Pope says new Saints show us how to say ‘yes’ to God’s love
(Vatican Radio) Inviting all faithful to practice Christian love every day, Pope Francis on Sunday canonized 35 new saints, nearly all of them martyrs, holding them up as models who “point the way”.
To the over 35,000 pilgrims gathered in St. Peter’s Square for the Canonization Mass, the Pope said “They did not say a fleeting ‘yes’ to love, they said ‘yes’ (to God’s love) with their lives and to the very end”.
Listen to the report by Linda Bordoni:
Those canonized included thirty martyrs, both priests and lay persons, who suffered anti-Catholic persecution in 1645 at the hands of Dutch Calvinists in Brazil, while three indigenous children in 16th century Mexico were martyred for refusing to renounce their Catholic faith and return to their ancient traditions. The other two new saints are a 20th-century priest from Spain and an Italian priest who died in 1739.
The Lord’s desire for a true communion of life with us
The Pope’s homily inspired by the Parable of the Wedding Banquet speaks of the Lord’s desire for a true communion of life with us, a relationship based on dialogue, trust and forgiveness.
“Such, he said, is the Christian life: a love story with God.
We are all invited, Francis said, and no one has a better seat than anyone else.
“At least once a day, he continued, we should tell the Lord that we love him” because once love is lost, the Christian life becomes empty. It becomes a body without a soul, an impossible ethic, a collection of rules and laws to obey for no good reason.
Every day is a wonderful opportunity to say ‘yes’
“We are the beloved, the guests at the wedding, and our life is a gift, because every day is a wonderful opportunity to respond to God’s invitation” he said.
But he added, the Gospel warns us that the invitation can be refused. Many of the invited guests said no, because they were caught up in their own affairs.
“They were more interested in having something, he explained, rather than in risking something, as love demands: this is how love grows cold, not out of malice but out of a preference for what is our own: our security, our self-affirmation, our comfort…”
The temptation of settling into the easy chair of profits
And the Pope warned Christians against the temptation of “settling into the easy chair of profits, pleasures, or a hobby that brings us some happiness. And we end up aging badly and quickly, because we grow old inside. When our hearts do not expand, they become closed in on themselves”.
God never closes the door
He said the Gospel asks us then where we stand: “with ourselves or with God? Because God is the opposite of selfishness, of self-absorption. The Gospel tells us that, even before constant rejection and indifference on the part of those whom he invites, God does not cancel the wedding feast. He does not give up, but continues to invite. When he hears a “no”, he does not close the door, but broadens the invitation. In the face of wrongs, he responds with an even greater love”.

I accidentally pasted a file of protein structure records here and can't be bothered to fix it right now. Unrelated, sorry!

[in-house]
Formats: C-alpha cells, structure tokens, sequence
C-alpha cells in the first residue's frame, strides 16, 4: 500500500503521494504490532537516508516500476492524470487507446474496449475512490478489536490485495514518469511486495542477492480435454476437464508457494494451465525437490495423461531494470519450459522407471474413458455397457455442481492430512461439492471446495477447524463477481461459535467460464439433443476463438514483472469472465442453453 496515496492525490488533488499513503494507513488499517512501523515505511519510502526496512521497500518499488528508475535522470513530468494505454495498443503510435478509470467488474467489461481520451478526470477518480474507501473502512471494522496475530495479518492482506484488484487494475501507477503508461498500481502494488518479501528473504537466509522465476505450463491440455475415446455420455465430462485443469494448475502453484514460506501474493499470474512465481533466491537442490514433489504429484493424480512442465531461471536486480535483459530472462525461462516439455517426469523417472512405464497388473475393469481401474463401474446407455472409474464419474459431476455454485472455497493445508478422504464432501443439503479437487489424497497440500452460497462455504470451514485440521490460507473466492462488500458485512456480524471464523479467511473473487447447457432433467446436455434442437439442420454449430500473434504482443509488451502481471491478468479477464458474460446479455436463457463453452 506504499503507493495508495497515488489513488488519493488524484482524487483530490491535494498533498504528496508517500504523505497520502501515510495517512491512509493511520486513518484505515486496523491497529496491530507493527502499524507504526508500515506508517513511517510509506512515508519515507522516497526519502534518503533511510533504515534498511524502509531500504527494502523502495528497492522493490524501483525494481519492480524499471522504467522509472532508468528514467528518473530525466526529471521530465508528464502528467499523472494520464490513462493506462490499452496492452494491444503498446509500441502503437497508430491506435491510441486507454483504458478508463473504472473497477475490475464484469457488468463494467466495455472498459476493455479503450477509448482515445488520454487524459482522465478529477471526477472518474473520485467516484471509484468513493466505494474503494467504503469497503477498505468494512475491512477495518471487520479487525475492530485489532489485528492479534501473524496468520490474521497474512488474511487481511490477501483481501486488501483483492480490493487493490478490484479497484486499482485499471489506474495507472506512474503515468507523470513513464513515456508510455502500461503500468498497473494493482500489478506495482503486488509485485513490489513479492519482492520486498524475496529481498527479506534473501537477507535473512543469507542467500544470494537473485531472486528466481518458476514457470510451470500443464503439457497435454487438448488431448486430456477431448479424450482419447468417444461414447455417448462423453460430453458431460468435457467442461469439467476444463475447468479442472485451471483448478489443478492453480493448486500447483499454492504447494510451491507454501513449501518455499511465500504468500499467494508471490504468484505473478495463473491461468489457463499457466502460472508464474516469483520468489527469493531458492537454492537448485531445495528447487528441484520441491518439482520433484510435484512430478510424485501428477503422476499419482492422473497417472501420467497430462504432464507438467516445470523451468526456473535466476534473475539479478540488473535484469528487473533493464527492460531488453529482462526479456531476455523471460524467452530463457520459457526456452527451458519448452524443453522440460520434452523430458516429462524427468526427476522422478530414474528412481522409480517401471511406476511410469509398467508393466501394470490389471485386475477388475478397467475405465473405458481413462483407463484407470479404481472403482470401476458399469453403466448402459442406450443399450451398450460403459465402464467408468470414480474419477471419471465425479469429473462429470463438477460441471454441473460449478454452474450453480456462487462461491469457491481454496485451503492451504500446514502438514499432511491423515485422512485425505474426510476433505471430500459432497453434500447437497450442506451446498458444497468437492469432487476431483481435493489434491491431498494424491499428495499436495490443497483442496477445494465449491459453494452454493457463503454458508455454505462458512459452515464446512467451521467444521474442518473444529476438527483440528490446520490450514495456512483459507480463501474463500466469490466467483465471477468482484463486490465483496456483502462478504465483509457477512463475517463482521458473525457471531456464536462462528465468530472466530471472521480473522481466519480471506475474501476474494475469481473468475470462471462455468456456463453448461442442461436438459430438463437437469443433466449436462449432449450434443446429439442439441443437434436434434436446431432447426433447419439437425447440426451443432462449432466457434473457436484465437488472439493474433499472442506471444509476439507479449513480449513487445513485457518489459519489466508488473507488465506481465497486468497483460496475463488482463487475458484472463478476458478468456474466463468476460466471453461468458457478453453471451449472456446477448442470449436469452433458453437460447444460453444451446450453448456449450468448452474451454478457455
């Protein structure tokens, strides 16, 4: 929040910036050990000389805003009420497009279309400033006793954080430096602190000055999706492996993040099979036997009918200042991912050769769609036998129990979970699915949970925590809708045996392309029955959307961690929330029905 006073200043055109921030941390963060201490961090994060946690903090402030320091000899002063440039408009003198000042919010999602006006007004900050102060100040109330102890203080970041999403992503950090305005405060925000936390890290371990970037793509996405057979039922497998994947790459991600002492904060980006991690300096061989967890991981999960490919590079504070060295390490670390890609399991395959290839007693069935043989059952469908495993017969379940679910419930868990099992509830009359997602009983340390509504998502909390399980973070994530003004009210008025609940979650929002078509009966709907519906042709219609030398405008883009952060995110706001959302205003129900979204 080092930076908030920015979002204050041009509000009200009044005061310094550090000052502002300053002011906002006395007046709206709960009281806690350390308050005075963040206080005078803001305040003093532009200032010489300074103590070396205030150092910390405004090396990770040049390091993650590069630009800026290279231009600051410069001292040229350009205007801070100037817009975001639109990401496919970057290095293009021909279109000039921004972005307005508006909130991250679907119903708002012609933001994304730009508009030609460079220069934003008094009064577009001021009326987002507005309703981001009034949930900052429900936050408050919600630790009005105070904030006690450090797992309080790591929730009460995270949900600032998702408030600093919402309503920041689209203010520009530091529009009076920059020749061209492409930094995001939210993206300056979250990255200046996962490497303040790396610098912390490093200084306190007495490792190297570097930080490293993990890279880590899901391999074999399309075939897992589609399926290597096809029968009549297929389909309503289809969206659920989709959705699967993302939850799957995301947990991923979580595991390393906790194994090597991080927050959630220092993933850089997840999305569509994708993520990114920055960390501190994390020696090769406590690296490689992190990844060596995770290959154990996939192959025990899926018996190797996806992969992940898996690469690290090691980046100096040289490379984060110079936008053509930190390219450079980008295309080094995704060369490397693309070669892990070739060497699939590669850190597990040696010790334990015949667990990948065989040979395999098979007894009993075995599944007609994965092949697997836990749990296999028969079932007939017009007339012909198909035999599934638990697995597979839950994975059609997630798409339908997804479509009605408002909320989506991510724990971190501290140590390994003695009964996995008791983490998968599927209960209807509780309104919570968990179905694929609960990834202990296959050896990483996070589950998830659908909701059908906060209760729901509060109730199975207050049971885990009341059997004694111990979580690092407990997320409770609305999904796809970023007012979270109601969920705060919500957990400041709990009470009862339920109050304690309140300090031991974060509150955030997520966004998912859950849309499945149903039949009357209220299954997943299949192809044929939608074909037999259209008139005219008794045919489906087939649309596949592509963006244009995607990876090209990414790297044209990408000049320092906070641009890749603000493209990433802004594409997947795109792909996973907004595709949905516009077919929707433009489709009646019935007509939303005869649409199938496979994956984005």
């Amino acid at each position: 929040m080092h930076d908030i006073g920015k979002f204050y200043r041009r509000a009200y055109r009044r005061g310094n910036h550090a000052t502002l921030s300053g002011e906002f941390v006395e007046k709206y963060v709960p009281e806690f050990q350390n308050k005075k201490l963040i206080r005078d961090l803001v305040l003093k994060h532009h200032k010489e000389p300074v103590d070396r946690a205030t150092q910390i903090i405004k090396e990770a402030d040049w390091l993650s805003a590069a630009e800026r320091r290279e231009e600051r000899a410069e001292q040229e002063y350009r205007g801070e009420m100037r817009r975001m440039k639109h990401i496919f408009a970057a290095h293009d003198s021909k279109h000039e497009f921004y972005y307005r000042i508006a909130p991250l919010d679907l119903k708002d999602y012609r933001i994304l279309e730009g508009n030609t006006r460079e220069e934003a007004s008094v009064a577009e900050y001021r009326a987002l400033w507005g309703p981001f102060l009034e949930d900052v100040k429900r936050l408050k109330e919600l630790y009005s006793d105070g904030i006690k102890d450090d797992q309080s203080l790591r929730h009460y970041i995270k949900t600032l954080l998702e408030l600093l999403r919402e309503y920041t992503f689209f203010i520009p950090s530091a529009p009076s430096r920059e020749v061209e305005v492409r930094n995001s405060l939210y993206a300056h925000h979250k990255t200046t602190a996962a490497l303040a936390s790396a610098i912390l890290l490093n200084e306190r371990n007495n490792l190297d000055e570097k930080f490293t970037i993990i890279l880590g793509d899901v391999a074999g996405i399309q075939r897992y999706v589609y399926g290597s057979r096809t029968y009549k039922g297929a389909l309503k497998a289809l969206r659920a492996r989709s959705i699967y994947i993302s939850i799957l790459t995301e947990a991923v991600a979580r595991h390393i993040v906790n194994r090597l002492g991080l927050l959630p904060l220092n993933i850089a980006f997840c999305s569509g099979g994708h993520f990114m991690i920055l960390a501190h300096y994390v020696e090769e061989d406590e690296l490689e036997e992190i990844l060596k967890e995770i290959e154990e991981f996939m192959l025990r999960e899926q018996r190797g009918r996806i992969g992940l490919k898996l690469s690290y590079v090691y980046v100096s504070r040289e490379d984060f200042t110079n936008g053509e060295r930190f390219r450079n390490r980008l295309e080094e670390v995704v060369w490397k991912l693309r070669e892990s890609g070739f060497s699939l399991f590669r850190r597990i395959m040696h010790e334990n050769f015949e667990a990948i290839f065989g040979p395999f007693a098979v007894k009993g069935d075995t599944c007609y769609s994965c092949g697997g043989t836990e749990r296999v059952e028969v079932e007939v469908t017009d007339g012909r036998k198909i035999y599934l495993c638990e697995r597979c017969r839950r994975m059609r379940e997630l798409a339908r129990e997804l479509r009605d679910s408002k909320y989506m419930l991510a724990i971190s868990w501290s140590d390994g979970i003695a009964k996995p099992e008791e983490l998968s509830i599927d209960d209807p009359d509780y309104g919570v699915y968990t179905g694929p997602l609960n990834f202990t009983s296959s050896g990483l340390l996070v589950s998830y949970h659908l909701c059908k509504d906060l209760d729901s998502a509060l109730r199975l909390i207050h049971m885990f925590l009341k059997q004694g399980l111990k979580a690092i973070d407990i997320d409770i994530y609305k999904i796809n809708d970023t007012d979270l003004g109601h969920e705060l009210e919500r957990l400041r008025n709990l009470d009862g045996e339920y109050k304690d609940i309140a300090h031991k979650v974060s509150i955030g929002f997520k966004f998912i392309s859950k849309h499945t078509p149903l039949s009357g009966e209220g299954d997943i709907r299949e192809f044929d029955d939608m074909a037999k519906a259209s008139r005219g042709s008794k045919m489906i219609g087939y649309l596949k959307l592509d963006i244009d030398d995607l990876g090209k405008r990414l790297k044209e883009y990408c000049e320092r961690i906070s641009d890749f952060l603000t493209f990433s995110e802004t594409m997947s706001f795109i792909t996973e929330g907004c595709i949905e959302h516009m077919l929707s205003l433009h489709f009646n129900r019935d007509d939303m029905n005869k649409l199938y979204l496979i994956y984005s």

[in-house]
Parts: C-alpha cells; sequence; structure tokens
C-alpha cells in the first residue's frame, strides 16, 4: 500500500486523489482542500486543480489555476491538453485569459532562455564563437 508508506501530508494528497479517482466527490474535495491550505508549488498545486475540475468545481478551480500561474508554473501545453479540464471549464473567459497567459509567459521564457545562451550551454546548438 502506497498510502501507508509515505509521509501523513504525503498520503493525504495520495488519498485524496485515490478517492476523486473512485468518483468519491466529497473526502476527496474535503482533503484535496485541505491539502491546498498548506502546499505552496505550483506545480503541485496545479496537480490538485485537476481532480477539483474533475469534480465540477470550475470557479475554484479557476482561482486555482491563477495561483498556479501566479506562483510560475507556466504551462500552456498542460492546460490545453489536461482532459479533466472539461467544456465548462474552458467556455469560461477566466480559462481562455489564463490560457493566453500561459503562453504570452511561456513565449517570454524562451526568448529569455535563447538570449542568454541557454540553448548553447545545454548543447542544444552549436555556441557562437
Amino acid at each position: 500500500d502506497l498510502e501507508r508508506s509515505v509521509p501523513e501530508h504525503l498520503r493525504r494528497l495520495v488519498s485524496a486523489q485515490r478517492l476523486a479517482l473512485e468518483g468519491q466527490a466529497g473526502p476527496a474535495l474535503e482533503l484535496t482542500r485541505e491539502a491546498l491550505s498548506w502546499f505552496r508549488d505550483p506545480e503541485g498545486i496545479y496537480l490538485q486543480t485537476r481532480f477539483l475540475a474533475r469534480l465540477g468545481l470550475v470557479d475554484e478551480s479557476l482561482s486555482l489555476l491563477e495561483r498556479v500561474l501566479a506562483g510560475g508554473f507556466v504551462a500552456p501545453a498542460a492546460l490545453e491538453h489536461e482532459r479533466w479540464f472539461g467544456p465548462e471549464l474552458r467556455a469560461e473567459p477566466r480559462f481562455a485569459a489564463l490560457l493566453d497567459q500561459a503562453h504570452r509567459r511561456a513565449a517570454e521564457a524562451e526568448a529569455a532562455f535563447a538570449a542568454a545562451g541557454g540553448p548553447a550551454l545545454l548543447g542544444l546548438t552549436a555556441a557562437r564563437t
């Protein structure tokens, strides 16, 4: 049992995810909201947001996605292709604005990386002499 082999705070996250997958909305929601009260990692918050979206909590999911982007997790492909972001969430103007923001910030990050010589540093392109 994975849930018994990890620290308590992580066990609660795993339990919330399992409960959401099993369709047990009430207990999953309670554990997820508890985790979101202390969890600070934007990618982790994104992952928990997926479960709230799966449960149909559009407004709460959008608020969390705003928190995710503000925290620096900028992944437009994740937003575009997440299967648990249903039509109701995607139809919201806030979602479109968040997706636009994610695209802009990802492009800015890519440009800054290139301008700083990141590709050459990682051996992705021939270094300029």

Love is the only way to defeat evil
This is what love does, the Pope said, because this is the only way that evil is defeated.
And inviting us all to live in true love and “practice” love every day, Francis said “the Saints who were canonized today, and especially the many martyrs, point the way: They did not say a fleeting ‘yes’ to love; they said they ‘yes’ with their lives and to the very end”.
At Baptism, he concluded, we received a white robe, the wedding garment for God: Let us ask him, through the intercession of the saints, our brothers and sisters, for the grace to decide daily to put on this garment and to keep it spotless” by approaching the Lord fearlessly in order to receive his forgiveness”.
“This is the one step that counts, for entering into the wedding hall to celebrate with him the feast of love” he said.
Who the new saints are
The newly-declared saints include 30 so-called “Martyrs of Natal,” who were killed in 1645 in a wave of anti-Catholic persecution by Dutch Calvinists in Natal, Brazil.
Also from Latin America was a group of three indigenous martyrs from Mexico – Cristobal, Antonio and Juan – known as the “Child Martyrs of Tlaxcala.” Aged between 12 and 13, they were among the first indigenous Catholics of Mexico, murdered between 1527 and 1529 for refusing to renounce their faith and return to their ancient ?traditions.?
And then there are Father Faustino Miguez, a Spanish priest who lived in the 19th and 20th centuries, and Father Angelo d‘Acri, an Italian itinerant preacher who died in 1739 after serving in some of the most remote areas of southern Italy.
Announcement of Special Assembly of Synod of Bishops for the Amazon
After the Mass, Pope Francis recited the Angelus prayer and announced a Special Assembly of the Synod of Bishops for the Pan-Amazon regionm to take place in October 2019.